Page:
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QOTD#18 If j and k are even integers and j < k, which of the

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QOTD#18 If j and k are even integers and j < k, which of the [#permalink] New post 12 Sep 2016, 12:07
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If j and k are even integers and j < k, which of the following equals the number of even integers that are greater than j and less than k ?


A. \(\frac{(k -j -2)}{2}\)
B. \(\frac{(k -j -1)}{2}\)
C. \(\frac{(k -j )}{2}\)
D. \(k -j\)
E. \(k -j -1\)


Practice Questions
Question: 15
Page: 206
[Reveal] Spoiler: OA

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Re: QOTD#18 If j and k are even integers and j < k, which of the [#permalink] New post 12 Sep 2016, 12:13
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Explanation

Since j and k are even integers, it follows that k = j + 2n for some integer n. Consider the sequence of even integers from j to k.

\(j, j(2)(1), j(2)(2), j(2)(3), ..............j(2)(n-1), j + 2n\)

Note that there are n – 1 integers in the sequence between j and k, and these are the even integers greater than j and less than k. Therefore the answer is n – 1, but the answer must be given in terms of j and k. Since k = j + 2n, you have

\(n= \frac{k-j}{2}\) and so

\(n-1= \frac{k-j}{2}-1= \frac{(k-j-2)}{2}\).

Thus the correct answer is Choice A.
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Re: QOTD#18 If j and k are even integers and j < k, which of the [#permalink] New post 20 Sep 2016, 05:45
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sandy wrote:
If j and k are even integers and j < k, which of the following equals the number of even integers that are greater than j and less than k ?


A. \(\frac{(k -j -2)}{2}\)
B. \(\frac{(k -j -1)}{2}\)
C. \(\frac{(k -j )}{2}\)
D. \(k -j\)
E. \(k -j -1\)



Another approach is to use the INPUT-OUTPUT approach.
Let's choose some nice input values of j and k and see what the answer (output) to the question becomes.
Let's try j = 0 and k = 2
So, the number of even integers that are greater than 0 and less than 2 = 0
So, in this case, when we input j = 0 and k = 2, the output (answer to our question) is 0

Now we'll check the answer choices to see which one yields an output of 0, when we plug in j = 0 and k = 2

A. \(\frac{(k -j -2)}{2}\) we get: (2 - 0 - 2)/2 = 0 KEEP

B. \(\frac{(k -j -1)}{2}\) we get: (2 - 0 - 1)/2 = 1/2 ELIMINATE

C. \(\frac{(k -j )}{2}\) we get: (2 - 0 )/2 = 1 ELIMINATE

D. \(k -j\) we get: 2 - 0 = 2 ELIMINATE

E. \(k -j -1\) we get: 2 - 0 - 1 = 1 ELIMINATE

Answer:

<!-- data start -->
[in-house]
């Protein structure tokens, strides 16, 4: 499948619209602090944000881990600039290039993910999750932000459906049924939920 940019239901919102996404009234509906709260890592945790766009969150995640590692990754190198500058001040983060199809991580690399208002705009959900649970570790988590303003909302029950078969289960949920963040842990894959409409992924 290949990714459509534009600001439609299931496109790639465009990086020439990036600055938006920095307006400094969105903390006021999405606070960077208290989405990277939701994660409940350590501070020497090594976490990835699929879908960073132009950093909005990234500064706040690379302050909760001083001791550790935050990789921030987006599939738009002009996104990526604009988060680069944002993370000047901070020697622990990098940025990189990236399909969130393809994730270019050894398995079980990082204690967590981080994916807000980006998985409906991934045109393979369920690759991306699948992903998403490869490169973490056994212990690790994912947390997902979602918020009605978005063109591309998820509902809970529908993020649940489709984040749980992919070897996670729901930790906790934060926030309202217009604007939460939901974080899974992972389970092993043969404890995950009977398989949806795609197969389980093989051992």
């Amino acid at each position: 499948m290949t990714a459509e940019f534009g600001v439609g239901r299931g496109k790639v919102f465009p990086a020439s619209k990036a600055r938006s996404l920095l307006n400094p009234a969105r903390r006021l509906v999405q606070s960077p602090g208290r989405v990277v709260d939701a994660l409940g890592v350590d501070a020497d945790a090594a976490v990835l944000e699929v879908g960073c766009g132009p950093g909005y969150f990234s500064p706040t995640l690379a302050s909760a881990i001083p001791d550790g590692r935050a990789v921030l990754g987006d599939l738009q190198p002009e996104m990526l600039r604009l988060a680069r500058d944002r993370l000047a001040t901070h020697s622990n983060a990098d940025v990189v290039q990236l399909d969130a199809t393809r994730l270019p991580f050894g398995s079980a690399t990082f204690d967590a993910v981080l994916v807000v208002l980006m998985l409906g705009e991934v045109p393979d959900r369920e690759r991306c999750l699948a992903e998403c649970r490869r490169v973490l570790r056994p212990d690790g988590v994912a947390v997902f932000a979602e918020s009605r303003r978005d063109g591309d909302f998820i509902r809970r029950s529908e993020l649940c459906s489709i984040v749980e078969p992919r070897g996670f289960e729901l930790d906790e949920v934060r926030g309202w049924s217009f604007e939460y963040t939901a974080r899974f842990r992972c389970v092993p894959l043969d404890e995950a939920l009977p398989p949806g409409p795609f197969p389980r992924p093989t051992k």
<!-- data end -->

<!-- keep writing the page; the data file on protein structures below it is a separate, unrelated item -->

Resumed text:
[Reveal] Spoiler:
A


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Re: QOTD#18 If j and k are even integers and j < k, which of the [#permalink] New post 30 Jun 2017, 20:16
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sandy wrote:
If j and k are even integers and j < k, which of the following equals the number of even integers that are greater than j and less than k ?


A. \(\frac{(k -j -2)}{2}\)
B. \(\frac{(k -j -1)}{2}\)
C. \(\frac{(k -j )}{2}\)
D. \(k -j\)
E. \(k -j -1\)


Practice Questions
Question: 15
Page: 206
sandy wrote:
Explanation

Since j and k are even integers, it follows that k = j + 2n for some integer n. Consider the sequence of even integers from j to k.

\(j, j(2)(1), j(2)(2), j(2)(3), ..............j(2)(n-1), j + 2n\)

Note that there are n – 1 integers in the sequence between j and k, and these are the even integers greater than j and less than k. Therefore the answer is n – 1, but the answer must be given in terms of j and k. Since k = j + 2n, you have

\(n= \frac{k-j}{2}\) and so

\(n-1= \frac{k-j}{2}-1= \frac{(k-j-2)}{2}\).

Thus the correct answer is Choice A.


Sandy, there will be (j+2n-j)/2 + 1 number of even integers will be there right?,
that will be n+1, how come you have taken n-1 integers, please explain?

even if we take j=2 and k=8,

there will be 2, 4, 6, 8

since j = k+2n

at n = 3 j=2+6=8, here there are 4 numbers are there n+1 = 3+1= 4.

on that case, if we write n+1 interms of j and k. n+1 = (j-k+2)/2, which is not given in answer!,
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Re: QOTD#18 If j and k are even integers and j < k, which of the [#permalink] New post 03 Jul 2017, 03:19
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In the series 2, 4, 6, 8 here j=2 and k=8

n= 3 as \(k = j + 2*3\).

The numbers between 2 and 8 are 4 and 6 or 2 terms.


The reason you get n+1 terms is because you have added the first term (2) and final term (8). That is incorrect!
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Re: QOTD#18 If j and k are even integers and j < k, which of the   [#permalink] 03 Jul 2017, 03:19
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